The Stranger: [voiceover] Way out west there was this fella... fella I wanna tell ya about. Fella by the name of Jeff Lebowski. At least that was the handle his loving parents gave him, but he never had much use for it himself. Mr. Lebowski, he called himself "The Dude". Now, "Dude" - that's a name no one would self-apply where I come from. But then there was a lot about the Dude that didn't make a whole lot of sense. And a lot about where he lived, likewise. But then again, maybe that's why I ...
See more »

Crazy Credits

Baby Wranglers: Howls/Giggles/Marmots See more »

Alternate Versions

The version which premiered on USA Network in September, 2000 has been severely cut (aside from the usual edits for content). Among the story lines excised are virtually all the scenes involving Jesus Quintana (John Turturro), the private eye from Minnesota (Jon Polito) looking for Bunny Lebowski and the scene where Maud is trying to conceive The Dude's child. See more »


Soundtracks

Mucha Muchacha
Written by Juan García Esquivel (as Juan Garcia Esquivel)
Performed by Juan García Esquivel (as Esquivel)
Published by MCA-Duchess Music Corporation (BMI)
Courtesy of the RCA Records Label of BMG Entertainment
See more »

Frequently Asked Questions

See more »

User Reviews

That Rug Really Tied the Room Together
13 December 2004 | by track1646See all my reviews

Acting is one of the most key elements to success or failure of a film. Some film types can survive without superb acting. These motion pictures can entertain the viewer with special effects or intense action scenes. A film based on heavy dialog and back-story can not survive with out excellent actors. One such movie that meets the dialog-based criterion is The Big Lebowski. The film follows Jeff 'The Dude' Lebowski (Jeff Bridges) and his two close friends through a not so normal chain of events. The story is augmented by the supporting characters Walter (John Goodman) and Donny (Steve Buscemi). Written by Joel and Ethan Coen, the creative forces behind Fargo, the intriguing story succeeds because of the actors' impeccable skill.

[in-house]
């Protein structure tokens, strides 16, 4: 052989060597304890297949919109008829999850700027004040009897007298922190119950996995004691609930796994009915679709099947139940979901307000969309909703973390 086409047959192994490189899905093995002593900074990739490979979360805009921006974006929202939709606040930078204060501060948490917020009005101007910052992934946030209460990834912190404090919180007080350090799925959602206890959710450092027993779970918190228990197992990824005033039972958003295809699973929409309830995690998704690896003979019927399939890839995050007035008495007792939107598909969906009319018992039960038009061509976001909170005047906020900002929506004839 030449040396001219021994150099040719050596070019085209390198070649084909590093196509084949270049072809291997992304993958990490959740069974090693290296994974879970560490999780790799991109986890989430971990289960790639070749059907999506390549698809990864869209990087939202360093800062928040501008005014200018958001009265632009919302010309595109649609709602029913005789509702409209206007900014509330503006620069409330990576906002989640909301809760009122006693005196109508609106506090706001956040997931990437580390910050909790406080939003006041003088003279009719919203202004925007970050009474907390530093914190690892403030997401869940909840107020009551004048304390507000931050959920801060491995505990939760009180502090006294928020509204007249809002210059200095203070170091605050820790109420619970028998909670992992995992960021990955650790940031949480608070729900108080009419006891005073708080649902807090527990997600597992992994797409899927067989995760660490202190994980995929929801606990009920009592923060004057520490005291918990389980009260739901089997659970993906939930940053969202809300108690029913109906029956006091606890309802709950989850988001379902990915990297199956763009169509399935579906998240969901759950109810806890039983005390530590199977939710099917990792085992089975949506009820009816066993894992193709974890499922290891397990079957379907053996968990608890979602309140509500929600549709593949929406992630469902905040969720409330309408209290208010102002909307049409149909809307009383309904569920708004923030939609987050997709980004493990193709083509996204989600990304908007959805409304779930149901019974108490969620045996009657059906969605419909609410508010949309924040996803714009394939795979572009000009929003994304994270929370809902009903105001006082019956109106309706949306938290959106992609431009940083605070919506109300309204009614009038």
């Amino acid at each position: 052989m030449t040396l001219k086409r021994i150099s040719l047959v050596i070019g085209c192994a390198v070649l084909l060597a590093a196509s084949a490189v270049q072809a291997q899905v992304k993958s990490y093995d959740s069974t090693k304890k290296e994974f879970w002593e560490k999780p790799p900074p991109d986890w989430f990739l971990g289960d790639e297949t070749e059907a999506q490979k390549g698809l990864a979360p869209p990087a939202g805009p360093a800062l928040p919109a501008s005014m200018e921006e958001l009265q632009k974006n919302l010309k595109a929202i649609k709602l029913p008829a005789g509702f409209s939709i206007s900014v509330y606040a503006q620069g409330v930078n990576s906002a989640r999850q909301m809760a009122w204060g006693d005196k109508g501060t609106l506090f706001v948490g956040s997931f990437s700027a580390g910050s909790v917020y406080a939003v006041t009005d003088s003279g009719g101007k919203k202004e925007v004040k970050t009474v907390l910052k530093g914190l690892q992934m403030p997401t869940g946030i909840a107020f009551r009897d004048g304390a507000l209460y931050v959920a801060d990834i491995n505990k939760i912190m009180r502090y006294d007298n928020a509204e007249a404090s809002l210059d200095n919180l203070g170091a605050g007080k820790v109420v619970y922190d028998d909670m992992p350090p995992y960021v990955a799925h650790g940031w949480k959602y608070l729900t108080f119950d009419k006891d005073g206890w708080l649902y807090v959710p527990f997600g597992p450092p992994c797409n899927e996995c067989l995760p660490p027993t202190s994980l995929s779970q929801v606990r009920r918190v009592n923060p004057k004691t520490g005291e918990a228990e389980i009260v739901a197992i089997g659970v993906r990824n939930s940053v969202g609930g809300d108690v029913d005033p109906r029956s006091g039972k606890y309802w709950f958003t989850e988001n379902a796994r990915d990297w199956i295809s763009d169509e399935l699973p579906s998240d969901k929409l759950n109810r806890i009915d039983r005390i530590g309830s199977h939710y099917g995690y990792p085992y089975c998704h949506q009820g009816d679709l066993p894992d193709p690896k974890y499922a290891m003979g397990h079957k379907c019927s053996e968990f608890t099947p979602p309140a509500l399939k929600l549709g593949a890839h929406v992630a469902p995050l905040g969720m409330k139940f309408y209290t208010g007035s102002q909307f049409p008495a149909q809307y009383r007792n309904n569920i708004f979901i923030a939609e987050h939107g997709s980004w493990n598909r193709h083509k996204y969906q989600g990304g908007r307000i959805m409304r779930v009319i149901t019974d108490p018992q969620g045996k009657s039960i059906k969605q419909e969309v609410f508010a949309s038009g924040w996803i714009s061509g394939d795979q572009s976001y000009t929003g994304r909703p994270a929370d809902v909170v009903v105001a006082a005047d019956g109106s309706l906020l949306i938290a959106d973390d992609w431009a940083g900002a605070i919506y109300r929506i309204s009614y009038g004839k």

As with many other films by the Coen brothers The Big Lebowski is an odd array of out of the ordinary characters slapped right in the middle of an improbable situation. The Dude is an unlikely hero living in the city of Los Angeles who becomes embroiled in a botched kidnapping. This is not the average kidnapper comedy that has been seen a thousand times before. The Coen brothers take a fresh look at an old tired subject. The story they have created is intriguing and entertaining, but the true entertainment comes from the unique characters. Walter, played by John Goodman, is a Vietnam veteran who seems to have some parts of post traumatic stress syndrome. Donny, another one of The Dude's close friends, is a quiet unassuming character who often interjects into conversation, but no one pays close attention to what he says.

As well as these characters are written, they would not be as effective had they been played by other actors. This effectiveness of acting can be seen in the opening scene at the bowling alley where the supporting characters are first introduced. This scene is comprised of Donny, Walter, and The Dude sitting at their lane in the bowling alley discussing the attack on The Dude by some hired thugs (7min 25 sec). The Dude is approaching the situation in his usual lackadaisical way. Jeff Bridges conveys The Dude's overall demeanor in his laid back, sauntering, walk. Although being laid back, Bridges is direct in his speaking showing that The Dude is not the average confused old stoner. Bridges facial expressions during this scene show The Dude is distressed about the loss of his rug which 'tied the room together.'